Nelson Swartwout, of this biography, was only a year old when his parents brought him to Lee County/and his earliest recollections are connected with the pioneer home of his childhood. He attended school in his younger days, assisted in the labors of the farm, and at the age of twenty years, in the fall of 1864, left the parental home for the first time to join the brave boys at the front to help fight his country's battles. He enlisted in Company D, Thirty-fourth Illinois Infantry, and in his experience of the vicissitudes of war, in the battle of Nashville he was wounded. He was confined in the hospital for a time, in consequence, and was then granted a furlough. At the expiration of his leave of absence, he rejoined his regiment at Goldsboro, N. C, with his ardor nothing damaged by what he had suffered, and marching with his comrades through Richmond to Washington, took part in the Grand Review. He was honorably discharged in July, I860, with a well-earned reputation as a soldier of true courage and fidelity to the cause for which he fought.

Mr. Swartwout resumed farming when he returned home from the army, and soon bought a farm in Sublette Township. He devoted himself to its management until 1883, when he sold it,and came to Dixon to engage in the manufacture of tile and brick, which he has carried on ever since very profitably. He has kilns here with a capacity of three hundred and sixty thousand bricks and twenty-five thousand tiles. At present he is making about fourteen thousand bricks a day, and has a good market for them, as they are of excellent quality and are durable. Ho is a good manager, keeps his money matters well regulated, and maintains good credit with all with whom he deals. He stands well in social and religious circles. He is a member of Dixon Post, No. 299, G. A. R.; and belongs to Lodge No. 56, M. W. A. He and his wife are exemplary members of the Baptist Church.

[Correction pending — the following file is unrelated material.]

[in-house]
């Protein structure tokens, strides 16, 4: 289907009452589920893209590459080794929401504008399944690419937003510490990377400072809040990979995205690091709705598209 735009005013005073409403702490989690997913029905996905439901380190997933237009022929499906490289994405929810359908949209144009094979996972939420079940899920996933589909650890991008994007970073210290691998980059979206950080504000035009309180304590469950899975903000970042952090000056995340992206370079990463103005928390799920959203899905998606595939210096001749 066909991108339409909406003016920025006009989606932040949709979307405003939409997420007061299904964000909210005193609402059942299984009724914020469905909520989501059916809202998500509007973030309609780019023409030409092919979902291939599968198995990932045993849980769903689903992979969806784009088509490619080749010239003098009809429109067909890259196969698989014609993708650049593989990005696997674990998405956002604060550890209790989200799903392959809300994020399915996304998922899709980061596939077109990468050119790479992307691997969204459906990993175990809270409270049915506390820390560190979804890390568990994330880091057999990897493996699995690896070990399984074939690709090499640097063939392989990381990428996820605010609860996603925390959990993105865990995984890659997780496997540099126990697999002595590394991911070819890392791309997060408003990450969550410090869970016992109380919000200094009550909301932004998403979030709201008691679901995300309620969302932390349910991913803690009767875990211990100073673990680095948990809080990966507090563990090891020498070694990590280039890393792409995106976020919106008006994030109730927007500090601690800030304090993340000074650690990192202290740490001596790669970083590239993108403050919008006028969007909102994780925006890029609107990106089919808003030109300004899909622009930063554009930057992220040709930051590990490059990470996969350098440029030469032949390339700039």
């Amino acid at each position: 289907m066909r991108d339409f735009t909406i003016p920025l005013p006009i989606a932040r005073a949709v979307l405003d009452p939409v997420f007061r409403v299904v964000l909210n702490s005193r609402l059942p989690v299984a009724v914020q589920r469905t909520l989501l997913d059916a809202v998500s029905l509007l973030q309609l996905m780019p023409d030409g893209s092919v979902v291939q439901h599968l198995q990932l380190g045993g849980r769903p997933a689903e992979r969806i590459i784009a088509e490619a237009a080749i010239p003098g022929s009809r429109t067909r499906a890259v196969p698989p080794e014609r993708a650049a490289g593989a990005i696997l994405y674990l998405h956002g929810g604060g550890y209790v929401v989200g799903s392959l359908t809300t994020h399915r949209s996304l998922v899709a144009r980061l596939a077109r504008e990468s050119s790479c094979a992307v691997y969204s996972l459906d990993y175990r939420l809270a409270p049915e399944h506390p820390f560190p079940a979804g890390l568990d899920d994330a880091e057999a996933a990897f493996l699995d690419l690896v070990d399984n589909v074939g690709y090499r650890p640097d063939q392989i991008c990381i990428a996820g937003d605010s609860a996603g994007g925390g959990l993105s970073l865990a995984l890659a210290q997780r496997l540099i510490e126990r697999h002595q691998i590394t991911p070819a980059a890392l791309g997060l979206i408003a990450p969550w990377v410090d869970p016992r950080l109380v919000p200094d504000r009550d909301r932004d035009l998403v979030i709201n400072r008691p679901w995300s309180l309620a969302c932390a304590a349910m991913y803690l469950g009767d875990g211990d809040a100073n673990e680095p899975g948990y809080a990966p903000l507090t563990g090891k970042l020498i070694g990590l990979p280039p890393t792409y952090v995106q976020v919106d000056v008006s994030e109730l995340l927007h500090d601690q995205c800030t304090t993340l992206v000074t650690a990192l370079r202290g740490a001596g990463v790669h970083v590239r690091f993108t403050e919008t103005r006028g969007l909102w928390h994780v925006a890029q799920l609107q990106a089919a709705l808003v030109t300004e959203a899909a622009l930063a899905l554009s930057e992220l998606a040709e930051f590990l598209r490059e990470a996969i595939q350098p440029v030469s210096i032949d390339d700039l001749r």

Mr. Swartwout was married October 5, 1869, to Miss Amelia Nettleton, who understands well how to make their home pleasant and inviting. Three children have been born to them, Walter R., Mina L. and Nellie A. Mi's. Swartwout is a native of Massachusetts, born in the pretty village of Stockbridge, among the hills of Berkshire County. Her father, Alfred Nettleton, was born in the town of Milford, Conn., and there grew to manhood. He was a carpenter by trade, and settling at Stockbridge, Mass., in 1819, he followed his calling there as a carpenter and builder. He rounded out a long life in that place in March, 1875. His wife bore the name of Maria Button, and she was a daughter of Gilbert Button. She died in 1859. Mrs. Swartwout was given the advantages of a good education, of which laid the foundation in the public schools of her native town. She then became a student at the Hudson River Institute and Ripley Female Seminary, in Vermont, and was there fitted for a teacher. She entered upon the duties of her profession when she was eighteen years old, and taught in Massachusetts until 1865, when she came to Illinois, and was successfully engaged in teaching in Lee County until her marriage.

Portraits and Biographical Lee County IL 1892